A new study has found that new medical practices—surgical techniques, screening processes—are often found to be ineffective based on follow-up research.
The study involved a review of articles published in Mayo Clinic Proceedings over a 10-year period and revealed that newer medical practices, regardless of how broad their usage, were reversed on evidence-based research in many cases, according to MinnPost. The findings appear in this month’s issue of the journal.
Many have long believed that newer screening technologies, surgical procedures, and medicines represent an improvement on patient care; however, this research presents a different perspective. In fact, in a video that accompanied the publication, the study’s lead author, Dr. Vinay Prasad, a medical oncologist at the National Institutes of Health (NIH), said that “of all those things we’re during currently [in medicine] that lack good evidence, probably about half of them are incorrect,” according to MinnPost.
For the study, the team reviewed 1,344 original articles that had been published in the New England Journal of Medicine between 2001 and 2010. Each published piece assessed a new or established medical practice. The team found that just 27 percent—or 363—of the studies actually tested an established medical practice, while most (73 percent or 981) studies looked at a new practice, MinnPost reported.
“While the net breakthrough is surely worth pursing, knowing whether what we are currently doing is right or wrong is equally crucial for sound patient care,” Prasad indicated in a press statement. The team also noted that articles on new practices were likelier to deem them more beneficial than articles testing existing practices. This finding, noted MinnPost, adds to mounting evidence that a positive bias exists in studies of new drugs, devices, or procedures.
Of the 363 articles that looked at existing medical practices, 146 (40.2 percent) revealed that the practices were not effective, 138 (38 percent) endorsed the practices, and 79 (21.8 percent) were inconclusive, according to MinnPost. The 146 reversals “weren’t just practices that once worked and have now been improved upon,” Prasad said “Rather, they never worked. They were instituted in error, never helped patients, and have eroded trust in medicine.” Examples include:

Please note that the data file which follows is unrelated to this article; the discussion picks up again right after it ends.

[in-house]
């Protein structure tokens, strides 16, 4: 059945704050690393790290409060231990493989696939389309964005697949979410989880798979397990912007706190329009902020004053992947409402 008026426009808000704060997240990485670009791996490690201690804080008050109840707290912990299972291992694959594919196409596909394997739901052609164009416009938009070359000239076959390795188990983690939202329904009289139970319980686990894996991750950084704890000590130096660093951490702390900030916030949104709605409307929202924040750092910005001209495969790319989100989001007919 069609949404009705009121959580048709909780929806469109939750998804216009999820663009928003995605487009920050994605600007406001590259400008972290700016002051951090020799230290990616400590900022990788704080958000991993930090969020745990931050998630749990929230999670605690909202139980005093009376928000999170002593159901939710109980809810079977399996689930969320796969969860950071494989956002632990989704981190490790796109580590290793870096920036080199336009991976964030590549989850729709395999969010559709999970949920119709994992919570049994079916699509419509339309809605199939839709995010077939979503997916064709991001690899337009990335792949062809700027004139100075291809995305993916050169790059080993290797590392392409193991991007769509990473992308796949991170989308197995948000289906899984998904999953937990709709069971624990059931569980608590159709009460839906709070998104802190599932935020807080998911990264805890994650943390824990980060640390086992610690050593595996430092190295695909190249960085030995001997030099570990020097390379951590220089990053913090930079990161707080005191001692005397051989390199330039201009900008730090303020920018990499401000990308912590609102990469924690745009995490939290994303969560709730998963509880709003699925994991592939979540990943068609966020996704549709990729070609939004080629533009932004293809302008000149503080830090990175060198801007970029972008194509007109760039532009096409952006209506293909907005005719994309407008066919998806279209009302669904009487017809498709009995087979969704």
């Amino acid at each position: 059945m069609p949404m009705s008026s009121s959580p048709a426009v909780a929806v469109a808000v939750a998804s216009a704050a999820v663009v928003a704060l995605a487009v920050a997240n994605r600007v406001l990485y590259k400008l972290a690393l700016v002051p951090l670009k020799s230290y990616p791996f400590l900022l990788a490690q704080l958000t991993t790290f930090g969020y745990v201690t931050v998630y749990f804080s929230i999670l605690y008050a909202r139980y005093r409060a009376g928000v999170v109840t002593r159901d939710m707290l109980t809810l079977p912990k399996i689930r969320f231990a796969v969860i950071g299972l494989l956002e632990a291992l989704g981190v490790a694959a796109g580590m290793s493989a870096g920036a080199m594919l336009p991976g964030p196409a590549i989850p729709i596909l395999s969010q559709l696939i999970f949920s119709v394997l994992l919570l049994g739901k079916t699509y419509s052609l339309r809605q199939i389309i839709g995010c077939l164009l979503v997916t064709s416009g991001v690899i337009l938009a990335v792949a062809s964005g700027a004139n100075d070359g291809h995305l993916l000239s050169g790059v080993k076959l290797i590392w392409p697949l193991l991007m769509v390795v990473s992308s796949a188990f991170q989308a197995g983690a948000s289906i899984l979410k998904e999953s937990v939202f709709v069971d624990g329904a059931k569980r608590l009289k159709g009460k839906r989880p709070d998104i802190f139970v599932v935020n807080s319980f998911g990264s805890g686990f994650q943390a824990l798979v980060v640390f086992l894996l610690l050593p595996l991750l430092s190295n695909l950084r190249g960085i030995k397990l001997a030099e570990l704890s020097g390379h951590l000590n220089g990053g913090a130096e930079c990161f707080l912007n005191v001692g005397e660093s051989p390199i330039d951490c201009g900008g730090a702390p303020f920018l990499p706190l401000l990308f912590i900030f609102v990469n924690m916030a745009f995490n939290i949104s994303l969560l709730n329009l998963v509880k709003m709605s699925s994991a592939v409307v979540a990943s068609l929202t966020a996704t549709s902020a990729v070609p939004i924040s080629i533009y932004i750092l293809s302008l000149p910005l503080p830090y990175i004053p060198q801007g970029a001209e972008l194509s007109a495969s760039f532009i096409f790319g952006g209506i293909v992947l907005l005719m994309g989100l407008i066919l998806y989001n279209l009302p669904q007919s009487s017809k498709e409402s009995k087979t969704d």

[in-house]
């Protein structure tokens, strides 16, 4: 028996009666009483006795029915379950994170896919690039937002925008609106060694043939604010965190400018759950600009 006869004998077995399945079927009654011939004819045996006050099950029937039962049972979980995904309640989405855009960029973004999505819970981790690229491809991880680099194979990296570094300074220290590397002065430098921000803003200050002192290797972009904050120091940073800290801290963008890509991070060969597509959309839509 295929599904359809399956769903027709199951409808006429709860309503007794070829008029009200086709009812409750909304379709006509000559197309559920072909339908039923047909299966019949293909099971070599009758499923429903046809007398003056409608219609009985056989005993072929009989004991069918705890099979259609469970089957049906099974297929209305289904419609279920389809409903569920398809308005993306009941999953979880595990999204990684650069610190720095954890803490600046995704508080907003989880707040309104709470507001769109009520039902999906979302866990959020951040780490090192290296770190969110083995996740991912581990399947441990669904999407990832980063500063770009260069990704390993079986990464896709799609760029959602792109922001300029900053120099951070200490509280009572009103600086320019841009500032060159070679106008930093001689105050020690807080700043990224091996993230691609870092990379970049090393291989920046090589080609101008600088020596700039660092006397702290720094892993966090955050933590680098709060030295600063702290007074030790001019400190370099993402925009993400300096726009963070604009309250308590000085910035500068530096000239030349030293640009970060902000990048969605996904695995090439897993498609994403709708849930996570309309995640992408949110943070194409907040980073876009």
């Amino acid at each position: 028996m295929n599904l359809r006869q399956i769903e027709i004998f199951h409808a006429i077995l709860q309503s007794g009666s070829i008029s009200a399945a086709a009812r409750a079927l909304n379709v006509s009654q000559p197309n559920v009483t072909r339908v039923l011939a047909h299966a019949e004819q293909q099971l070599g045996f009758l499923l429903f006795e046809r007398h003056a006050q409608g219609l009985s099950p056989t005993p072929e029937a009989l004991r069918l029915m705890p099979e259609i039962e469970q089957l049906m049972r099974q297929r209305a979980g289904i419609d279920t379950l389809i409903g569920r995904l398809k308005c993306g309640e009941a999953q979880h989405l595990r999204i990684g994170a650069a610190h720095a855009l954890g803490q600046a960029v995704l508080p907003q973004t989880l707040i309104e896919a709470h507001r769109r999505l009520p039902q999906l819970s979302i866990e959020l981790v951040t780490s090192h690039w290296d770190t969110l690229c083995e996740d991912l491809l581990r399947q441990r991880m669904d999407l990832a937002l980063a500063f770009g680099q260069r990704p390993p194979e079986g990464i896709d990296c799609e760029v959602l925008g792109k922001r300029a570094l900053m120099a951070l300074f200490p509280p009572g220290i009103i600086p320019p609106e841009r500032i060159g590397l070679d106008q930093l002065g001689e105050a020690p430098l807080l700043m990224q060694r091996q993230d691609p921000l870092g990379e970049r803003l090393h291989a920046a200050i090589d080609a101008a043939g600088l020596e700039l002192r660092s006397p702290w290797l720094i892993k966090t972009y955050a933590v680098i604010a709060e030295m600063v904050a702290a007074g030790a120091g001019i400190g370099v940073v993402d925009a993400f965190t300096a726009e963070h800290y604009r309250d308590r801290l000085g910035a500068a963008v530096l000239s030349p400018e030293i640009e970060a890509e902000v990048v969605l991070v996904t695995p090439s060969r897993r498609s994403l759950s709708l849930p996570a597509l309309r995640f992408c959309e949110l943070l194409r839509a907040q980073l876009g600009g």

- Use of stents to treat stable coronary artery disease.
- Use of hormone therapy to protect post-menopausal women against heart disease
- Use of pulmonary artery catheters in patients suffering from shock
- Use of the drug aprotinin in heart surgery
- Use of COX-2 inhibitors such Celebrex and Vioxx for inflammation and pain
- Urging patients diagnosed with diabetes to maintain strict blood sugar targets
- Use of arthroscopic surgery to treat osteoarthritis of the knee
- Use of the prostate specific antigen test (PSA) in routine prostate cancer screening in older men
- Advising patients diagnosed with dust-mite allergies to purchase impermeable mattress covers
Using the mattress-cover recommendation as an example, Prasad points out in the video that this medical practice seemed to make sense on the surface, and actually prompted a $26 million-a-year industry. A set of New England Journal of Medicine papers eventually deflated the practice, according to MinnPost.
“Although there is a weak evidence based for some practice, it gains acceptance largely through vocal support from prominent advocates and faith that the mechanism of action is sound,” the team wrote. “Later, future trials undermine the therapy, but removing the contradicted practice often proves challenging.” Worse, the team noted, the practices cause people harm while they are being touted and may continue to cause harm well after being found ineffective, MinnPost noted.
“The take-away message of our paper is that a large proportion of the medical practices which are based on little to no evidence are probably incorrect,” concludes Prasad. “Their continued use jeopardizes patient health and wastes limited health care resources,” he added, according to MinnPost.